The government of Zimbabwe is making concerted efforts to improve the health sector. Additionally, these implementation efforts are through several strategies. The aim is to address the existing challenges and build a resilient health system. This will lead to the improvement of Zimbabwe’s health sector.
Health Resilience Fund to improve the health system.
The government launched the Health Resilience Fund (HRF) in partnership with UN agencies and funding partners. The HRF is designed to build on the gains of the Health Development Fund and address the remaining challenges. Also, the main aim is to ensure access to maternal, child, sexual and reproductive health and nutrition services. Furthermore, it is to strengthen the health system’s resilience to shocks.
Strengthening the Health Workforce
Moreover, in response to the exodus of health professionals in the 1990s and 2000s, the Zimbabwean government partnered with Cuba to deploy hundreds of Cuban physicians within the Zimbabwean health system. This partnership was coupled with measures such as bonding newly trained health workers and improved training. However, now the focus is on retention of newly trained health professionals through fair pay and supportive work environments.
Also, physical safety and leadership opportunities are part of this. Innovative ways to strengthen the health workforce include encouraging retention and motivation of current workers. This is through better, safer work environments and building leadership capacity in the workforce. Additionally, placing a greater reliance on mid-level and non-specialist providers and community members will help to strengthen the workforce.
Currently, the government of Zimbabwe is implementing several strategies to strengthen the health workforce. These strategies are a recommendation from the Health Labour Market Analysis (HLMA) conducted by the World Health Organization (WHO).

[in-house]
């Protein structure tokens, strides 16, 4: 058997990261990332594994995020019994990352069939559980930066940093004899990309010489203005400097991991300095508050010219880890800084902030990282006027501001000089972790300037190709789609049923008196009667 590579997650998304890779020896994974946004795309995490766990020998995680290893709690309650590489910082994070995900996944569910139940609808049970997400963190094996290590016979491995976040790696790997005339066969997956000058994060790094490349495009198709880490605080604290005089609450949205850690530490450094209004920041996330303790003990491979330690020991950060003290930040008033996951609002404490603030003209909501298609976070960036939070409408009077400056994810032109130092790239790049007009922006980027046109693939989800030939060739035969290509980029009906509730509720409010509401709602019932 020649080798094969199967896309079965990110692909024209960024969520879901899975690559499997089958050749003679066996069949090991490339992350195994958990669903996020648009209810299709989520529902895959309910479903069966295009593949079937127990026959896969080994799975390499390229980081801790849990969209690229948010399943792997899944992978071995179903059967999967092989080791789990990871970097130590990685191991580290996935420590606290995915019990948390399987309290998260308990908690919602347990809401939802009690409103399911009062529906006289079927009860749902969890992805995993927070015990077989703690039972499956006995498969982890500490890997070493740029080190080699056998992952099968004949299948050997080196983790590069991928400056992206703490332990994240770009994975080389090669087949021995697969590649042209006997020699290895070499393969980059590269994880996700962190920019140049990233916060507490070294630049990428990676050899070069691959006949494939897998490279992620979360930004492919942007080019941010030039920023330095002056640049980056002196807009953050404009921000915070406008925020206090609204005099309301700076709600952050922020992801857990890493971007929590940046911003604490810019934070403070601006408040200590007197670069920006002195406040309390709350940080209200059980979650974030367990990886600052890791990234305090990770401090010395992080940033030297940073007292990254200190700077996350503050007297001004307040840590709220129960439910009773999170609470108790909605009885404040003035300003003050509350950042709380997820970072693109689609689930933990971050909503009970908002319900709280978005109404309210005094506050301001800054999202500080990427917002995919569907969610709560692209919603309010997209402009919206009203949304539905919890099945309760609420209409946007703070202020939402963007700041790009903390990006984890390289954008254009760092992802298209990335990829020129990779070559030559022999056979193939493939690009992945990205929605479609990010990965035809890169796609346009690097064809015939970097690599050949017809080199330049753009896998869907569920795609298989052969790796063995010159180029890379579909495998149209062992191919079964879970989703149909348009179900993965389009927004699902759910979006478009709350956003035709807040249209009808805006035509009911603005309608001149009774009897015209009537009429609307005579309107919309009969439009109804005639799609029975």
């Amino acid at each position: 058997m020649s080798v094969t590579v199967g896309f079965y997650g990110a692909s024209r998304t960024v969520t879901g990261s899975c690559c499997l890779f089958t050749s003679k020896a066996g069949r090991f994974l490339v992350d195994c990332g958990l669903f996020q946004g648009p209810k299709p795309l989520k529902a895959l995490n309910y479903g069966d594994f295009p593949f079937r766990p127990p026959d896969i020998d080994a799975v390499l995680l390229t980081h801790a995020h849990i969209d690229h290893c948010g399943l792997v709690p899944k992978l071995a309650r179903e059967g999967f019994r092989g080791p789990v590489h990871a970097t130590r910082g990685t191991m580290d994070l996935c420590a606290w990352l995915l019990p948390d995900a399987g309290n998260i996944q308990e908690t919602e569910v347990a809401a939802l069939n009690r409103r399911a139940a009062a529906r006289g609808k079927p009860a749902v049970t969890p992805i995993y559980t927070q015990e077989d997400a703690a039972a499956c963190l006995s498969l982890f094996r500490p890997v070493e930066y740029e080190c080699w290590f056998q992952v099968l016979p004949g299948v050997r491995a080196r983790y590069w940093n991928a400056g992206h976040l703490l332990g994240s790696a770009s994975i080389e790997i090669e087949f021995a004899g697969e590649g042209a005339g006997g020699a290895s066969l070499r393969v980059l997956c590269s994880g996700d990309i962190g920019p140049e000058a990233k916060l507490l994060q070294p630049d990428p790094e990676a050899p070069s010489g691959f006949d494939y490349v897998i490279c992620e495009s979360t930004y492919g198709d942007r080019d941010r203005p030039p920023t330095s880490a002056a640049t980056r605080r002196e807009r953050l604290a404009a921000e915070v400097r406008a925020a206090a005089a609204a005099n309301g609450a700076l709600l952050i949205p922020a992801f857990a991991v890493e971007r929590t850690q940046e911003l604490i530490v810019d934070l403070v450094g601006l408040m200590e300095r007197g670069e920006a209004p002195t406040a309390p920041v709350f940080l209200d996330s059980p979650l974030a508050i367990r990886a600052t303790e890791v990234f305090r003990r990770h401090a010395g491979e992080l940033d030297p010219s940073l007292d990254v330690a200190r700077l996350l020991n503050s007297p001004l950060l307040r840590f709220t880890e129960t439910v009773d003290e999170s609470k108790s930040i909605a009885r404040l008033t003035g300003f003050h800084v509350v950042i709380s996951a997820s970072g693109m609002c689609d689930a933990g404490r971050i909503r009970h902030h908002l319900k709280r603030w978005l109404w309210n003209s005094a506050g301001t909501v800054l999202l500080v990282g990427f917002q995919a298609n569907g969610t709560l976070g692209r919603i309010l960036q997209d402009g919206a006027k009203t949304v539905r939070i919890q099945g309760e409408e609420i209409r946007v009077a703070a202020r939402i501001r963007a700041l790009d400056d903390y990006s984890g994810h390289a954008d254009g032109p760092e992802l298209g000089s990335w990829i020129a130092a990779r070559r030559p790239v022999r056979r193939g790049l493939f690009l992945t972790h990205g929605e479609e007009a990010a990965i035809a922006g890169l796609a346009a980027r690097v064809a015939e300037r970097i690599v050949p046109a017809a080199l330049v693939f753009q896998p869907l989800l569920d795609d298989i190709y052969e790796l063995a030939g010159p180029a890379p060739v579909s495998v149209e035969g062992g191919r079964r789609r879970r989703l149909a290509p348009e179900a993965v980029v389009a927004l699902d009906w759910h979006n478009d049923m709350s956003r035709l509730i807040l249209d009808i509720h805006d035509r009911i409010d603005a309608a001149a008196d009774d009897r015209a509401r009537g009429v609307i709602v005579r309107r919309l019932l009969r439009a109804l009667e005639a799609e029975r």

One significant initiative is the development of a new health workforce policy. This policy aims to increase study leave slots for specialist training of health workers. Additionally, this enhances their skills and capabilities.
Furthermore, the government is expanding the training of Primary Care Nurses from 30 to 200 per annum. This strategy aims to fill the gaps created by the emigration of nurses and midwives, thus ensuring a steady supply of these essential healthcare professionals.
Also, the government is working to establish regulatory measures and non-monetary incentives for the health workforce. These measures aim to reduce the continuous depletion of this critical resource and encourage retention within the country.
Improvement of Zimbabwe’s Health Sector through Coordination and Collaboration
Moreover, the Ministry of Health and Child Care (MoHCC) developed the Health Sector Coordination Framework (HSCF). This is to improve coordination and collaboration within the health sector. The HSCF brings together all stakeholders, including government, donors, and civil society, to work together. This is in the financing, planning, implementation, monitoring and evaluation of all health-related interventions. Therefore, this strategy is a key part of achieving the SDG3 targets in Zimbabwe.
Tackling Health Inequities
Also, the government of Zimbabwe is implementing policies that aim to tackle racial inequalities inherited from the colonial period within the Primary Health Care (PHC) concept. The first decade post-independence was driven by the idea of nation-building, equality and solidarity as a post-colonial strategy. Central to this thrust was the idea of disrupting the pervasive social injustice that prevailed during the colonial period.
Improving Allocative Efficiency
Finally, the government is working on improving allocative efficiency in the health sector. This involves prioritising interventions based on their potential to improve health outcomes and their cost-effectiveness.
An example of this is how the government is focusing on improving the equity and efficiency of health resource allocation. This involves considering vulnerable populations alongside cost-effectiveness as the basis for resource allocation. Therefore, by addressing both equity and efficiency concerns, the government will reduce health disparities and keep healthcare costs relatively low.
In conclusion, the improvement of Zimbabwe’s health sector is a multifaceted approach that involves various strategies and collaborations. The government’s efforts towards building a resilient and efficient health system that caters to the needs of all Zimbabweans is underway. These efforts will improve the health sector of the nation overall, benefiting all Zimbabweans.